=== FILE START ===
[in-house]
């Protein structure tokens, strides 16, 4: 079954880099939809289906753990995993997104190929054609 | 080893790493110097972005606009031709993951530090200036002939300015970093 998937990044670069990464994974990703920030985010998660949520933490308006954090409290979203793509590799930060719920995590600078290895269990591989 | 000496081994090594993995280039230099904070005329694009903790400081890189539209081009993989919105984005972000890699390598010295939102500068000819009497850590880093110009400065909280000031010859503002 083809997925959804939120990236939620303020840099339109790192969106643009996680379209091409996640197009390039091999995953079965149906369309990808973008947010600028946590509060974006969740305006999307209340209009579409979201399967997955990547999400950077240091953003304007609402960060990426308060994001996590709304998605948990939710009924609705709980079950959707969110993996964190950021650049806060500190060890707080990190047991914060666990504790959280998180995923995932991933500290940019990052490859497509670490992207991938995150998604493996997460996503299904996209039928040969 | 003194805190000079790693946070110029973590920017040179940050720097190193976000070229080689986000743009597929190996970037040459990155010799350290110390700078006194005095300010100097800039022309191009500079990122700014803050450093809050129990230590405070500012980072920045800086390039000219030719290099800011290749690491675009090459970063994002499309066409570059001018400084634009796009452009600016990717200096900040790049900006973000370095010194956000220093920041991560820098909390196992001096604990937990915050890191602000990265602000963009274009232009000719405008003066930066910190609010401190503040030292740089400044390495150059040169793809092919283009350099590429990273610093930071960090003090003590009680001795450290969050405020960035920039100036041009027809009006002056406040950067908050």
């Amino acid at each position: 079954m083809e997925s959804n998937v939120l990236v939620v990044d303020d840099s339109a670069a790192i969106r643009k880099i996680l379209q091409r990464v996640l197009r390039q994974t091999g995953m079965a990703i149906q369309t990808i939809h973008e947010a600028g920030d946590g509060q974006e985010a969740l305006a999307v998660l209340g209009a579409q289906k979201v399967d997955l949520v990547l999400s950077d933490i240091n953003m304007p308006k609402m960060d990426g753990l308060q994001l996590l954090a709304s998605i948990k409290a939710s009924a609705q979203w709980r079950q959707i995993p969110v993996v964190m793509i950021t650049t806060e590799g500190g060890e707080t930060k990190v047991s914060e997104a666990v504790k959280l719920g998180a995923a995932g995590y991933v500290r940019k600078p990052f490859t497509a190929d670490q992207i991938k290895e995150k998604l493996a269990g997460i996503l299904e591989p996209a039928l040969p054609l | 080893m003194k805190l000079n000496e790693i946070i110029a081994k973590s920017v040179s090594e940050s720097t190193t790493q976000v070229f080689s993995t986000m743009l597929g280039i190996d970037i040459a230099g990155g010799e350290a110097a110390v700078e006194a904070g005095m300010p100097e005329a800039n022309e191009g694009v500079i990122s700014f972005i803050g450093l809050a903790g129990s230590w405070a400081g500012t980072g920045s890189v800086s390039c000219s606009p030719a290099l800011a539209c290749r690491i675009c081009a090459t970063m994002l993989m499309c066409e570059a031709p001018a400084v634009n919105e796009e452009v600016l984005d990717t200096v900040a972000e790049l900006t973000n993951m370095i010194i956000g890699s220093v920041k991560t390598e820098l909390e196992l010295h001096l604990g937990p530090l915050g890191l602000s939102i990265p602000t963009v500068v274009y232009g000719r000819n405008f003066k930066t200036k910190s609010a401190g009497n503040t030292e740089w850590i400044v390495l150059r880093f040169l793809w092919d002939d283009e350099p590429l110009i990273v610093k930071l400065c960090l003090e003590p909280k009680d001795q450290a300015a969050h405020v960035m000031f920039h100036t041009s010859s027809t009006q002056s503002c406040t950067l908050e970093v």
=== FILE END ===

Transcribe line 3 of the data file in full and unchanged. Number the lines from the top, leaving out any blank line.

């Amino acid at each position: 079954m083809e997925s959804n998937v939120l990236v939620v990044d303020d840099s339109a670069a790192i969106r643009k880099i996680l379209q091409r990464v996640l197009r390039q994974t091999g995953m079965a990703i149906q369309t990808i939809h973008e947010a600028g920030d946590g509060q974006e985010a969740l305006a999307v998660l209340g209009a579409q289906k979201v399967d997955l949520v990547l999400s950077d933490i240091n953003m304007p308006k609402m960060d990426g753990l308060q994001l996590l954090a709304s998605i948990k409290a939710s009924a609705q979203w709980r079950q959707i995993p969110v993996v964190m793509i950021t650049t806060e590799g500190g060890e707080t930060k990190v047991s914060e997104a666990v504790k959280l719920g998180a995923a995932g995590y991933v500290r940019k600078p990052f490859t497509a190929d670490q992207i991938k290895e995150k998604l493996a269990g997460i996503l299904e591989p996209a039928l040969p054609l | 080893m003194k805190l000079n000496e790693i946070i110029a081994k973590s920017v040179s090594e940050s720097t190193t790493q976000v070229f080689s993995t986000m743009l597929g280039i190996d970037i040459a230099g990155g010799e350290a110097a110390v700078e006194a904070g005095m300010p100097e005329a800039n022309e191009g694009v500079i990122s700014f972005i803050g450093l809050a903790g129990s230590w405070a400081g500012t980072g920045s890189v800086s390039c000219s606009p030719a290099l800011a539209c290749r690491i675009c081009a090459t970063m994002l993989m499309c066409e570059a031709p001018a400084v634009n919105e796009e452009v600016l984005d990717t200096v900040a972000e790049l900006t973000n993951m370095i010194i956000g890699s220093v920041k991560t390598e820098l909390e196992l010295h001096l604990g937990p530090l915050g890191l602000s939102i990265p602000t963009v500068v274009y232009g000719r000819n405008f003066k930066t200036k910190s609010a401190g009497n503040t030292e740089w850590i400044v390495l150059r880093f040169l793809w092919d002939d283009e350099p590429l110009i990273v610093k930071l400065c960090l003090e003590p909280k009680d001795q450290a300015a969050h405020v960035m000031f920039h100036t041009s010859s027809t009006q002056s503002c406040t950067l908050e970093v």